It took her five days to do the job. Once completed with the embroidering, she turned the bags over to her husband.
"Bayang'a," she said, "take these to the market to sell. Take this extra large bag and display it outside the stall. It will get the attention of the crowd for sure! One more thing: Make sure you absolutely do not tell anyone who had embroidered them!"
"Yes, my wife."
Bayang'a, shouldering a pole to carry two large sacks containing the ninety-nine bags, went to the town market. It happened to be some festive day, so the market was bustling with people from near and far. There were stalls everywhere--those selling huge red dates, sugar, fabrics of every kind, glutinous rice cakes wrapped in leaves, and so on. Each vendor pitched his or her wares with nearly ear-splitting inducements to the passersby. "The melon seller insisted his melons were sweet; the flower seller claimed his flowers were fragrant; the pickle seller swore his pickles were sour," as the old saying goes.
Bayang'a, totally unversed in the way of selling a product, chose an out-of-the-way spot to set up his stall. Luckily for him, the sheer fragrance of the pouches and purses, especially the rather large one displayed on a pole by his stall, quickly attracted people his way. Soon, he was doing a very brisk business.
"Unbelievable!" one customer exclaimed, holding up the pouch he had bought, examining it from every angle. "I'll tell you this--not even a celestial goddess could embroider like this!"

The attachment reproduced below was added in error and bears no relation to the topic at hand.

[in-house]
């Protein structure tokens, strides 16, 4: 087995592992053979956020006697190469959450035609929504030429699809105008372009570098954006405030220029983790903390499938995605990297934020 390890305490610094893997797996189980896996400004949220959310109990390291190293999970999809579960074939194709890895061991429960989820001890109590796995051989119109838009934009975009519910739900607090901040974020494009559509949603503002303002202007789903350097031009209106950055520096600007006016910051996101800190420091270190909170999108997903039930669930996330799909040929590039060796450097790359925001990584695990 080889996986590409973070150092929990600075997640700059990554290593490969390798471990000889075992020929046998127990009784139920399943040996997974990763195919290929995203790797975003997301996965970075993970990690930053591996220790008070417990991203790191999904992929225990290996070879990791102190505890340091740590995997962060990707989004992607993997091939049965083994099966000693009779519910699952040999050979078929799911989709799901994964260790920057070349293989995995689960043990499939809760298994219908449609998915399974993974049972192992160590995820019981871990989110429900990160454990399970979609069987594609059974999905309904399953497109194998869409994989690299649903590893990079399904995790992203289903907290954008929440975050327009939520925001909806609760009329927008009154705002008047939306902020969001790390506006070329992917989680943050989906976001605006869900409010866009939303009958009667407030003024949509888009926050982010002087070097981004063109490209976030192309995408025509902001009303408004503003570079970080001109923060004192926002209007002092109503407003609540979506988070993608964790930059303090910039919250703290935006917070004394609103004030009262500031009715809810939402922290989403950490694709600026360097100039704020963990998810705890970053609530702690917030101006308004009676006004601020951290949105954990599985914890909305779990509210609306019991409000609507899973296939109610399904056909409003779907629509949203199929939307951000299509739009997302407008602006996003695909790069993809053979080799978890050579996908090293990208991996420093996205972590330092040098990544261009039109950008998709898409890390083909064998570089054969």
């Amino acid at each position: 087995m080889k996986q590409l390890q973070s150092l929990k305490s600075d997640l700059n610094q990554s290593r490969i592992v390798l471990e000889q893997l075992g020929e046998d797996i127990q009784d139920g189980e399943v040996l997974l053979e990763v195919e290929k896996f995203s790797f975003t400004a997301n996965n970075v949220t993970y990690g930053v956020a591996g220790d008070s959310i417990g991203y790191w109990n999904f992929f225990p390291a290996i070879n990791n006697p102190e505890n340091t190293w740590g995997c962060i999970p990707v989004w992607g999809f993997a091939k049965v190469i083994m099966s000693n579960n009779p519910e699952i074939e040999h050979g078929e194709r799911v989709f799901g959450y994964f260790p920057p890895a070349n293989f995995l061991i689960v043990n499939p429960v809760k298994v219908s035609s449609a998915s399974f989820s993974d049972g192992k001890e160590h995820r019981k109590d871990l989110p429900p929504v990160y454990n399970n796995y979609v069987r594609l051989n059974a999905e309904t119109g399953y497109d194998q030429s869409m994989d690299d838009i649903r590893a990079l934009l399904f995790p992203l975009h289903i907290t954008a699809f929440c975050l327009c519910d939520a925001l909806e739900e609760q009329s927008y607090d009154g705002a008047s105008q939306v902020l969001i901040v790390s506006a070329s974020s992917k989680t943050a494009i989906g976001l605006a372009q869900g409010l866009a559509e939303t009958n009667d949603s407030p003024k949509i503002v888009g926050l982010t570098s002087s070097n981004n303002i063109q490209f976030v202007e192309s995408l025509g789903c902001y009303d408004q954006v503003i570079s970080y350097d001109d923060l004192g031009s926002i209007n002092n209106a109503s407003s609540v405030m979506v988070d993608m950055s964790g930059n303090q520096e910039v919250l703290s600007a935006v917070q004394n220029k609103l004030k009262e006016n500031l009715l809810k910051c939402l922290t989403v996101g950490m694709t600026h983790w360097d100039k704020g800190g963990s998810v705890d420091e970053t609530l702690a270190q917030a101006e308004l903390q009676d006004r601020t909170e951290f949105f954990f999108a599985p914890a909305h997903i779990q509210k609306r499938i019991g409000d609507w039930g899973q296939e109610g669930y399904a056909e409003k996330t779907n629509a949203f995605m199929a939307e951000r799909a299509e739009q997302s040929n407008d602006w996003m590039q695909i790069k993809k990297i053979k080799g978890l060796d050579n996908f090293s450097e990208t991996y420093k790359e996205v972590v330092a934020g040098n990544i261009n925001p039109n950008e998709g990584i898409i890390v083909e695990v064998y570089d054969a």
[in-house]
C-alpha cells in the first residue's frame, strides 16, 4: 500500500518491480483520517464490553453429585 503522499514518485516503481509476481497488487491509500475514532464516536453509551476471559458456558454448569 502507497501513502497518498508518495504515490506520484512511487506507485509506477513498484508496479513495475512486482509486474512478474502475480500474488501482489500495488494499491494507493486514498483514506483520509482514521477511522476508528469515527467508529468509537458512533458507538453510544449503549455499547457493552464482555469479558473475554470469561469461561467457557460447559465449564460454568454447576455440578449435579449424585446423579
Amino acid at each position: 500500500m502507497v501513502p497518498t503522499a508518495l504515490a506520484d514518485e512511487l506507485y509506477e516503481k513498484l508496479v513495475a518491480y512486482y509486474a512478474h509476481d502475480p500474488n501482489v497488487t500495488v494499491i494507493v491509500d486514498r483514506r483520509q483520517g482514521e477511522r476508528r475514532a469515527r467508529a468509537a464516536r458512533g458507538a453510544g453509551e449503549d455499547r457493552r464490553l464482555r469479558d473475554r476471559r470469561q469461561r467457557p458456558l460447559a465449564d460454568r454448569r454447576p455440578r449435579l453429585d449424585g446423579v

Before long all the purses and pouches had been sold--all but one, the large sample purse. And it was this purse that caught the attention of the local garrison commander, an officer called Liu Shi San.
"Bayang'a!" he said, coming up to the stall, looking over the large purse. "Who on earth did this embroidery?"
"Oh . . . just somebody . . ."
"Come, come now! Who did this amazing work? a fairy?"
"Just . . . just . . . somebody I know . . . "
"Bayang'a, I'm asking you a direct question. Allow me to ask you again. Who did this work?"
"A . . . relative."
" 'A relative.' Very well, Bayang'a. I wish to have some. Can you have your relative embroider some more for me?"
"Certainly, Your Excellency."
"One more thing: You must take me to meet the embroiderer."
"Well . . . I don't know . . . "
"Baiyang'a, are you refusing my order? My patience with you is already wearing thin. Pack up your things and your earnings, and let's go."
Well, Baiyang'a was in a fix. He couldn't very well refuse a royal officer, so he dutifully led Commander Liu Shi San to his home, where, the officer came face-to-face with Baiyang'a's gorgeous bride. Her beautiful black eyes, however, glowered at the officer like angry burning coals.
Immediately, the commander was smitten by her beauty; in fact, he was just about shot through the heart. However, he was, above everything else, a loyal subject of his king. Wait until I tell His Majesty about this fetching woman! he thought. He was sure he'd be rewarded beyond his dreams when the king himself discovered this stunning young lady and added her to his collection of beauties.
Commander Liu Shi San stuttered and stammered. Without even saying how many pouches he wished to order, he abruptly grabbed one of the embroidered bags, turned around, leaped over the threshold bar, and fled to the royal palace. Once there, he told his sovereign about the girl with the milky-complexioned egg-shaped face, ruby lips, and shimmering dark eyes.
"Moreover, Your Majesty," added the commander, "she embroidered this pouch!" He produced the pouch, which, if you looked at it from the right angle, you could see darting deer, leaping fish, and churning water. You could also, of course, smell the sweetness of the swaying grasses.